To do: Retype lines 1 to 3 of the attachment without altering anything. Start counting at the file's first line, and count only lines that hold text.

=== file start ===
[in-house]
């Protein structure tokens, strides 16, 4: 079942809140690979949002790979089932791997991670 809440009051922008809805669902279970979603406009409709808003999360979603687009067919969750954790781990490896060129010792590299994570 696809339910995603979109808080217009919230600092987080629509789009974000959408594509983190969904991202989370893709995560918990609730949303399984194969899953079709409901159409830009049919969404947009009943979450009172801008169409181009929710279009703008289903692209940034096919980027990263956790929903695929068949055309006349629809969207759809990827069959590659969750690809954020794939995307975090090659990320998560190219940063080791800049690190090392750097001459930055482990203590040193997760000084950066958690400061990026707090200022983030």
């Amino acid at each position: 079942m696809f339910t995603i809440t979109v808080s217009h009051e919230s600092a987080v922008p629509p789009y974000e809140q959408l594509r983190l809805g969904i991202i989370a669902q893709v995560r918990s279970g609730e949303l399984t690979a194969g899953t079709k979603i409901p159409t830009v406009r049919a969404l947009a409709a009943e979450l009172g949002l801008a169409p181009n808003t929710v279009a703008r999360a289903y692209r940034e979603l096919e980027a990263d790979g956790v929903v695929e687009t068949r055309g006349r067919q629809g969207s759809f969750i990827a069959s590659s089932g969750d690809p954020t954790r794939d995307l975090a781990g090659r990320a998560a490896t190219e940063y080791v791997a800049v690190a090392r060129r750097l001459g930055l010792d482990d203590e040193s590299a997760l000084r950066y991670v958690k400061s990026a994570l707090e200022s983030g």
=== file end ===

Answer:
[in-house]
């Protein structure tokens, strides 16, 4: 079942809140690979949002790979089932791997991670 809440009051922008809805669902279970979603406009409709808003999360979603687009067919969750954790781990490896060129010792590299994570 696809339910995603979109808080217009919230600092987080629509789009974000959408594509983190969904991202989370893709995560918990609730949303399984194969899953079709409901159409830009049919969404947009009943979450009172801008169409181009929710279009703008289903692209940034096919980027990263956790929903695929068949055309006349629809969207759809990827069959590659969750690809954020794939995307975090090659990320998560190219940063080791800049690190090392750097001459930055482990203590040193997760000084950066958690400061990026707090200022983030």
């Amino acid at each position: 079942m696809f339910t995603i809440t979109v808080s217009h009051e919230s600092a987080v922008p629509p789009y974000e809140q959408l594509r983190l809805g969904i991202i989370a669902q893709v995560r918990s279970g609730e949303l399984t690979a194969g899953t079709k979603i409901p159409t830009v406009r049919a969404l947009a409709a009943e979450l009172g949002l801008a169409p181009n808003t929710v279009a703008r999360a289903y692209r940034e979603l096919e980027a990263d790979g956790v929903v695929e687009t068949r055309g006349r067919q629809g969207s759809f969750i990827a069959s590659s089932g969750d690809p954020t954790r794939d995307l975090a781990g090659r990320a998560a490896t190219e940063y080791v791997a800049v690190a090392r060129r750097l001459g930055l010792d482990d203590e040193s590299a997760l000084r950066y991670v958690k400061s990026a994570l707090e200022s983030g």